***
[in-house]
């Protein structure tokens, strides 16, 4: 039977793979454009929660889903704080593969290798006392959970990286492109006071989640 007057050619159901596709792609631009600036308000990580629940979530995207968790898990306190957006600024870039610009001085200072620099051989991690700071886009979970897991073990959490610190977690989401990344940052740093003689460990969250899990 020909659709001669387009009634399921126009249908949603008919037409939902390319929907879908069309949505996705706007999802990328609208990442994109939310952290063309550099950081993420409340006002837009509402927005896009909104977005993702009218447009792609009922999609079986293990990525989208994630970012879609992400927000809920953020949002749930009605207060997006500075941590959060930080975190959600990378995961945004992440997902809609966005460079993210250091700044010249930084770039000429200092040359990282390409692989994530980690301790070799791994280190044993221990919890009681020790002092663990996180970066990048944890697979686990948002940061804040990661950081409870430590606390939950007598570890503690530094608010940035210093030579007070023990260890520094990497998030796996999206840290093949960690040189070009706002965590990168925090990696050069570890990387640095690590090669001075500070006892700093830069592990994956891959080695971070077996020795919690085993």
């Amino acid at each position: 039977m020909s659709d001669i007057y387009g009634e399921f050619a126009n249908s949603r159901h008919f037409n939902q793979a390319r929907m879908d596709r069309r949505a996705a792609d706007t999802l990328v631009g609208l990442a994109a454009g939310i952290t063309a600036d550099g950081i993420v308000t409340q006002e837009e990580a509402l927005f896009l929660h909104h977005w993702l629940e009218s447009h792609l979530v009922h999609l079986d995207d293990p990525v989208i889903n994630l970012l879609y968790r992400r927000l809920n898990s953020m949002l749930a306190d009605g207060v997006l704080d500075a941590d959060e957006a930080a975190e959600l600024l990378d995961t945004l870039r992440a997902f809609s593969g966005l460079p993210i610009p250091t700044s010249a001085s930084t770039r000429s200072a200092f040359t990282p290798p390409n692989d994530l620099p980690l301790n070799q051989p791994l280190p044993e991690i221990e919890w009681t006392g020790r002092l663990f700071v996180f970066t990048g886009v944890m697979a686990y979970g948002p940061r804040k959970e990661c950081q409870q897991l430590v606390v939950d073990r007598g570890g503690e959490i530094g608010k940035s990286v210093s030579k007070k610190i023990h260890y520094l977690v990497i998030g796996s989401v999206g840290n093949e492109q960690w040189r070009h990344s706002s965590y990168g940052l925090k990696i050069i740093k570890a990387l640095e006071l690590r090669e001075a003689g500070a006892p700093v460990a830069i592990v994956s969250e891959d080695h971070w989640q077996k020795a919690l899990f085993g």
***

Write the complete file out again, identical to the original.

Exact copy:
[in-house]
């Protein structure tokens, strides 16, 4: 039977793979454009929660889903704080593969290798006392959970990286492109006071989640 007057050619159901596709792609631009600036308000990580629940979530995207968790898990306190957006600024870039610009001085200072620099051989991690700071886009979970897991073990959490610190977690989401990344940052740093003689460990969250899990 020909659709001669387009009634399921126009249908949603008919037409939902390319929907879908069309949505996705706007999802990328609208990442994109939310952290063309550099950081993420409340006002837009509402927005896009909104977005993702009218447009792609009922999609079986293990990525989208994630970012879609992400927000809920953020949002749930009605207060997006500075941590959060930080975190959600990378995961945004992440997902809609966005460079993210250091700044010249930084770039000429200092040359990282390409692989994530980690301790070799791994280190044993221990919890009681020790002092663990996180970066990048944890697979686990948002940061804040990661950081409870430590606390939950007598570890503690530094608010940035210093030579007070023990260890520094990497998030796996999206840290093949960690040189070009706002965590990168925090990696050069570890990387640095690590090669001075500070006892700093830069592990994956891959080695971070077996020795919690085993």
């Amino acid at each position: 039977m020909s659709d001669i007057y387009g009634e399921f050619a126009n249908s949603r159901h008919f037409n939902q793979a390319r929907m879908d596709r069309r949505a996705a792609d706007t999802l990328v631009g609208l990442a994109a454009g939310i952290t063309a600036d550099g950081i993420v308000t409340q006002e837009e990580a509402l927005f896009l929660h909104h977005w993702l629940e009218s447009h792609l979530v009922h999609l079986d995207d293990p990525v989208i889903n994630l970012l879609y968790r992400r927000l809920n898990s953020m949002l749930a306190d009605g207060v997006l704080d500075a941590d959060e957006a930080a975190e959600l600024l990378d995961t945004l870039r992440a997902f809609s593969g966005l460079p993210i610009p250091t700044s010249a001085s930084t770039r000429s200072a200092f040359t990282p290798p390409n692989d994530l620099p980690l301790n070799q051989p791994l280190p044993e991690i221990e919890w009681t006392g020790r002092l663990f700071v996180f970066t990048g886009v944890m697979a686990y979970g948002p940061r804040k959970e990661c950081q409870q897991l430590v606390v939950d073990r007598g570890g503690e959490i530094g608010k940035s990286v210093s030579k007070k610190i023990h260890y520094l977690v990497i998030g796996s989401v999206g840290n093949e492109q960690w040189r070009h990344s706002s965590y990168g940052l925090k990696i050069i740093k570890a990387l640095e006071l690590r090669e001075a003689g500070a006892p700093v460990a830069i592990v994956s969250e891959d080695h971070w989640q077996k020795a919690l899990f085993g």